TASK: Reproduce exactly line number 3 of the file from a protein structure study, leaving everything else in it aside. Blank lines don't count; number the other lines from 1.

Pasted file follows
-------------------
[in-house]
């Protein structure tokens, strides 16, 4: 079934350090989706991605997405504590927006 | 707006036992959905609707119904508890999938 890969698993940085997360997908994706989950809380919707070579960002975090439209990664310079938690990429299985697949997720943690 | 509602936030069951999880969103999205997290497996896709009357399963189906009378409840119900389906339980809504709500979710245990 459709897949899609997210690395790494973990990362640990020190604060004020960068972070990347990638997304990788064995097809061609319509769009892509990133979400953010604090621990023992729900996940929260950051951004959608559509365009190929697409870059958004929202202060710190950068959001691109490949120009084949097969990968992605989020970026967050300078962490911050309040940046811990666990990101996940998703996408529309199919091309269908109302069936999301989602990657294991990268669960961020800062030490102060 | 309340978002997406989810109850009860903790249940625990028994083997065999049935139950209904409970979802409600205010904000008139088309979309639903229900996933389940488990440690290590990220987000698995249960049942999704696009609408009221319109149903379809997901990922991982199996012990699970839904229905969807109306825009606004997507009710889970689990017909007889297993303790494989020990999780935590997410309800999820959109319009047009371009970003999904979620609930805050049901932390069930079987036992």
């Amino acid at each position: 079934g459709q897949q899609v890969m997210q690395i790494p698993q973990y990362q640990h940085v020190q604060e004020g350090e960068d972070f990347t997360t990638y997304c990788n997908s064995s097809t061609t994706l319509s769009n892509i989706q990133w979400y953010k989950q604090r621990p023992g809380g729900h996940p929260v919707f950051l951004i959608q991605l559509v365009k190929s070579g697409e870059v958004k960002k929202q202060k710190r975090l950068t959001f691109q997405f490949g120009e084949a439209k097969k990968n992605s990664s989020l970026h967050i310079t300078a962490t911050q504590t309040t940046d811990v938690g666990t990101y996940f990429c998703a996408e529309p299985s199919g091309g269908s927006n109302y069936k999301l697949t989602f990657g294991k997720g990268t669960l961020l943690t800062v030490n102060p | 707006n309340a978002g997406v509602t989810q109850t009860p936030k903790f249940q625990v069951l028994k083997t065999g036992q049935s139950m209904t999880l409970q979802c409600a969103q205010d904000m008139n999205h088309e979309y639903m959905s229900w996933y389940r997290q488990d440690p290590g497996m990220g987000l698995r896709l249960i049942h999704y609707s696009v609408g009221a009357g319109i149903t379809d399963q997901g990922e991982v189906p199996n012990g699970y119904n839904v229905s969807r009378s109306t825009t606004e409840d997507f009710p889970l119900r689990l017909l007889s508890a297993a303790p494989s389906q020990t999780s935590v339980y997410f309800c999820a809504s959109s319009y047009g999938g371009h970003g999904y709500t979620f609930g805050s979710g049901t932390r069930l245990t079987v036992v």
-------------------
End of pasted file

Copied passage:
């Amino acid at each position: 079934g459709q897949q899609v890969m997210q690395i790494p698993q973990y990362q640990h940085v020190q604060e004020g350090e960068d972070f990347t997360t990638y997304c990788n997908s064995s097809t061609t994706l319509s769009n892509i989706q990133w979400y953010k989950q604090r621990p023992g809380g729900h996940p929260v919707f950051l951004i959608q991605l559509v365009k190929s070579g697409e870059v958004k960002k929202q202060k710190r975090l950068t959001f691109q997405f490949g120009e084949a439209k097969k990968n992605s990664s989020l970026h967050i310079t300078a962490t911050q504590t309040t940046d811990v938690g666990t990101y996940f990429c998703a996408e529309p299985s199919g091309g269908s927006n109302y069936k999301l697949t989602f990657g294991k997720g990268t669960l961020l943690t800062v030490n102060p | 707006n309340a978002g997406v509602t989810q109850t009860p936030k903790f249940q625990v069951l028994k083997t065999g036992q049935s139950m209904t999880l409970q979802c409600a969103q205010d904000m008139n999205h088309e979309y639903m959905s229900w996933y389940r997290q488990d440690p290590g497996m990220g987000l698995r896709l249960i049942h999704y609707s696009v609408g009221a009357g319109i149903t379809d399963q997901g990922e991982v189906p199996n012990g699970y119904n839904v229905s969807r009378s109306t825009t606004e409840d997507f009710p889970l119900r689990l017909l007889s508890a297993a303790p494989s389906q020990t999780s935590v339980y997410f309800c999820a809504s959109s319009y047009g999938g371009h970003g999904y709500t979620f609930g805050s979710g049901t932390r069930l245990t079987v036992v």